Here's the recent CTF [Canadian Teacher Federation], CAUT [Canadian Association of University Teachers] and CSQ  Letter written February 1, 2016 to The Honourable Chrystia Freeland, P.C, M.P. Minister of International Trade. It explains our teacher concerns over education and the Trans Pacific Partnership Agreement corporate agenda:
Beyond the general concern with the erosion of public services through privatization and commercialization, we are concerned with the potential loss of privacy resulting from the terms of Chapter 14 of the Agreement. The footnote to Article 14.8 that lowers the protection of privacy threshold to “voluntary undertakings” is very problematic. Those working in education treat the privacy of their students very carefully. The potential for student information being warehoused in international databases that may be less than secure is not acceptable.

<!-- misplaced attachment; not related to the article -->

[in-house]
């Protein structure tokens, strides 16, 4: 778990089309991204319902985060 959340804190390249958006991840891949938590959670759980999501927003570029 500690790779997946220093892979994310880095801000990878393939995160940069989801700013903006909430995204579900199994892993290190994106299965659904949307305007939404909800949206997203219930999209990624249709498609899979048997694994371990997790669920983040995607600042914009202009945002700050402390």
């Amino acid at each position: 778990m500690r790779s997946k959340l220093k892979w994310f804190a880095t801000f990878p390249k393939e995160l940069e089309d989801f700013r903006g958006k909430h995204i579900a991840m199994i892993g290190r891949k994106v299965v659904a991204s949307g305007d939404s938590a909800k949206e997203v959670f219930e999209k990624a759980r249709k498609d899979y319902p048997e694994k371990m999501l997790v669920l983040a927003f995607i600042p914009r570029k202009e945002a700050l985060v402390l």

this extension imposed significant costs on the Australian economy and was against Australia’s interests. There seems to be little evidence or economic theory to support the idea that extending the copyright term long into the future will increase incentives for creativity: the gains are simply too far into the future to be taken into account.
3. That the copyright terms be maintained at 50 years after the life of the author.